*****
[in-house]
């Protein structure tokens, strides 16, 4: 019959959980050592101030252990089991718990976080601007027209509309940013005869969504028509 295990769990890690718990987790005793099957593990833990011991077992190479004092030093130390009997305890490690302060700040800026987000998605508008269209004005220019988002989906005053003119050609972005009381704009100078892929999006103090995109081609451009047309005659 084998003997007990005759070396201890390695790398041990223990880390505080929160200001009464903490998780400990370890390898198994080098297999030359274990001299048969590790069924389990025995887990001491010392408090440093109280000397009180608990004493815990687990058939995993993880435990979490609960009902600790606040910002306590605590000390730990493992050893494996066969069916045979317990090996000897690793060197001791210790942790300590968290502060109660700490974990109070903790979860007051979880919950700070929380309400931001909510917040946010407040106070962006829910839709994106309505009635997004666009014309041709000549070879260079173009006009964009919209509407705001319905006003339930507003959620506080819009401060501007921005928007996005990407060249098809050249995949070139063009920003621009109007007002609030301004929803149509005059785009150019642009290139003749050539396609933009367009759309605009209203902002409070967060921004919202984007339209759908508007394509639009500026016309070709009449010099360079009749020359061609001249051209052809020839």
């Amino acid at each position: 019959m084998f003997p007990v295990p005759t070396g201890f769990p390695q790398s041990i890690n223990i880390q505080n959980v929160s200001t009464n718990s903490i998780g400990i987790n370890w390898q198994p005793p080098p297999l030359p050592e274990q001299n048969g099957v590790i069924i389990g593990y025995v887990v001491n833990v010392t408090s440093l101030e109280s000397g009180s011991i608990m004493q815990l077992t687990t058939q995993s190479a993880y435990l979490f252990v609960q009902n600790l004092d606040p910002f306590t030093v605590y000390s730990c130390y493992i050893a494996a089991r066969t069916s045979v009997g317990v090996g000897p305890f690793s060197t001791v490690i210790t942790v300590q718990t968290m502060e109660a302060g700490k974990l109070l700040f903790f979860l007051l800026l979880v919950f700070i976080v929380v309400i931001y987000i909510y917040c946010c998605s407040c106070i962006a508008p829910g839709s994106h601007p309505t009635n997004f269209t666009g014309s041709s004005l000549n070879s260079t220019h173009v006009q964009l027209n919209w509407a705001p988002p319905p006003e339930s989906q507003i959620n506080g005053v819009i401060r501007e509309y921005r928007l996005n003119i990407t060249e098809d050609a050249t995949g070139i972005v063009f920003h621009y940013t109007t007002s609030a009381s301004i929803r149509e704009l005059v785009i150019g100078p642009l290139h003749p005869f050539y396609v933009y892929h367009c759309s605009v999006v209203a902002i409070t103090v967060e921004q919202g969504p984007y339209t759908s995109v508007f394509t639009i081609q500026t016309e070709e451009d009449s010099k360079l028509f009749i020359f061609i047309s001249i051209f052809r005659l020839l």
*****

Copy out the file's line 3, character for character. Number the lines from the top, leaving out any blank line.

């Amino acid at each position: 019959m084998f003997p007990v295990p005759t070396g201890f769990p390695q790398s041990i890690n223990i880390q505080n959980v929160s200001t009464n718990s903490i998780g400990i987790n370890w390898q198994p005793p080098p297999l030359p050592e274990q001299n048969g099957v590790i069924i389990g593990y025995v887990v001491n833990v010392t408090s440093l101030e109280s000397g009180s011991i608990m004493q815990l077992t687990t058939q995993s190479a993880y435990l979490f252990v609960q009902n600790l004092d606040p910002f306590t030093v605590y000390s730990c130390y493992i050893a494996a089991r066969t069916s045979v009997g317990v090996g000897p305890f690793s060197t001791v490690i210790t942790v300590q718990t968290m502060e109660a302060g700490k974990l109070l700040f903790f979860l007051l800026l979880v919950f700070i976080v929380v309400i931001y987000i909510y917040c946010c998605s407040c106070i962006a508008p829910g839709s994106h601007p309505t009635n997004f269209t666009g014309s041709s004005l000549n070879s260079t220019h173009v006009q964009l027209n919209w509407a705001p988002p319905p006003e339930s989906q507003i959620n506080g005053v819009i401060r501007e509309y921005r928007l996005n003119i990407t060249e098809d050609a050249t995949g070139i972005v063009f920003h621009y940013t109007t007002s609030a009381s301004i929803r149509e704009l005059v785009i150019g100078p642009l290139h003749p005869f050539y396609v933009y892929h367009c759309s605009v999006v209203a902002i409070t103090v967060e921004q919202g969504p984007y339209t759908s995109v508007f394509t639009i081609q500026t016309e070709e451009d009449s010099k360079l028509f009749i020359f061609i047309s001249i051209f052809r005659l020839l």